CNN should “evolve back” to covering news and “actually having journalists” on the payroll, which would be “new and refreshing,” according to the leading force in the company poised to buy out the ratings-deprived Cable News Network.

Liberty Media Chairman John Malone said “good journalism could have a role” in any company he controls, implying that would require major changes at the nation’s first 24-hour news network.

AT&T announced in May that it would spin off WarnerMedia and merge it with Discovery as a new company. The move would combine HBO Max and Discovery Plus, as well as the Food Network, CNN, TNT, TBS, ID, and HGTV. Malone, Discovery’s largest shareholder, would have a definitive role in the company that emerges after the pending merger.

“Is there any place for news in a streaming world?” David Faber asked Malone on CNBC’s “Squawk on the Street” on Thursday.

“I would like to see CNN evolve back to the kind of journalism that it started with and, you know, actually have journalists,” Malone replied, adding that the presence of bona fide journalists on CNN “would be unique and refreshing.”

Faber implied that Malone might have to sell CNN rather than reform its commentary-heavy prime time lineup. While CNN will be “part of this company,” Faber noted that numerous other media companies may wish to purchase the cable news network, which was founded by Ted Turner in 1980. “I would assume there’s any number of potential suitors for that property, should … the board decide that it really doesn’t fit,” he said.

Malone seemed reticent. “I think a coward’s way out would be to sell it, or spin it off and then sell it,” he said. Still, he said, offloading the company could be “doable.”

“I do believe that good journalism could have a role in this future portfolio that Discovery/Time Warner is going to represent but, you know, I’m just one, one voice here,” Malone added.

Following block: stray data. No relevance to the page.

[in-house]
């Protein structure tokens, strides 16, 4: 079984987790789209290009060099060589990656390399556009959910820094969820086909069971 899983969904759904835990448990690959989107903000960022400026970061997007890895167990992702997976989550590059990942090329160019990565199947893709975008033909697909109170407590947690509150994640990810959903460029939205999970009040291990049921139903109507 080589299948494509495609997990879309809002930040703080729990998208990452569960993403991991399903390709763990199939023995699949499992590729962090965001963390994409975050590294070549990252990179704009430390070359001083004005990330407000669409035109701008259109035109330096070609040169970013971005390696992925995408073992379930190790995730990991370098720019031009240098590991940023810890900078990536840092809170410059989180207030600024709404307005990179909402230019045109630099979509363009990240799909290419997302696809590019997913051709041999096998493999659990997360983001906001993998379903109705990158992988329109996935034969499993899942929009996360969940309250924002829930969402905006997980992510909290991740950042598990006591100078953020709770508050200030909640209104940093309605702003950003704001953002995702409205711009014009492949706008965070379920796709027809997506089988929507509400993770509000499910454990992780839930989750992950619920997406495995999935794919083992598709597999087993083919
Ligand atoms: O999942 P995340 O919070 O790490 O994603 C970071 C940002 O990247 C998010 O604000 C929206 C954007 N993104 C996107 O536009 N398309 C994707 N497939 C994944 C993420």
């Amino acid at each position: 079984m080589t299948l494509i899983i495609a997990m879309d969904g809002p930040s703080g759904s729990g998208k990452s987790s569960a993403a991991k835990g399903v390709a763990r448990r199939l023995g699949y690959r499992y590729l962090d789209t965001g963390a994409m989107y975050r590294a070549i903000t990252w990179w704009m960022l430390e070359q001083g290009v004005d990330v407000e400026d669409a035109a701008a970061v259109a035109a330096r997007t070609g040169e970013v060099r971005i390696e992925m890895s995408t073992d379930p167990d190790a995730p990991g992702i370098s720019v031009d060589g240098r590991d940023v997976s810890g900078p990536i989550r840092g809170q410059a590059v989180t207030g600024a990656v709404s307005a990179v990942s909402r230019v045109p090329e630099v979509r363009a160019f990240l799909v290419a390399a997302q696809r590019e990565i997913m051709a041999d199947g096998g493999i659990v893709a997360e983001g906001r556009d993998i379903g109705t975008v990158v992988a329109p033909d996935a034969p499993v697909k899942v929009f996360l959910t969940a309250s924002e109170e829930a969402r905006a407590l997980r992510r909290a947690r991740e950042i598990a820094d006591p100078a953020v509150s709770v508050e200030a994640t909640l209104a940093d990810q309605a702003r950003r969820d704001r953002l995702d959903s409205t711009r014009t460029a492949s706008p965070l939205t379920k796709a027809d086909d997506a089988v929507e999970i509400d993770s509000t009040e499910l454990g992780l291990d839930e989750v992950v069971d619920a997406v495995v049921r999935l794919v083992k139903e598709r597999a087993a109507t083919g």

CNN has faced a precipitous ratings decline after its viewership briefly spiked as the network covered breaking developments of the January 6 D.C. riot.

CNN’s primetime ratings in October fell 73% since last October, averaging a meager 661,000 viewers. The drop-off proved steeper among the most coveted demographic, viewers between the ages of 25 and 54. CNN has lost 81% of its viewers in that age bracket.

CNN’s total day viewership has likewise dropped 76% since January. In October, only two programs attracted more than 1 million viewers: a CNN town hall special with President Joe Biden and the “Cuomo Prime Time” that followed it.

Not a single one of CNN’s shows made the top 100 cable broadcasts during the week of November 8.

Malone seems eager to reverse the slide toward outright commentary and embrace of casual on-air profanity embraced by current CNN president David Zucker.

But many of CNN’s low-rated hosts may believe they do not need to reform their ways. As this author previously reported at The Daily Wire, Don Lemon denies that he is either partisan or a commentary host:

“I’m not an opinion host. I give my point of view,” he said, apparently unaware of his self-contradiction.

“Everything I say, every single night, is based in fact,” he insisted. “And if I screw it up, I come back and apologize, and I get it right.”

“That’s what we do here at CNN,” he continued. “That is the big difference between us and networks that don’t have to operate in that realm.”

While Lemon claims he is not a partisan, in September, he said, “There is [only] one political party in this country that is working on reality, and that is the Democratic Party.”

If the merger takes place, the resultant company would be called Warner Bros. Discovery.

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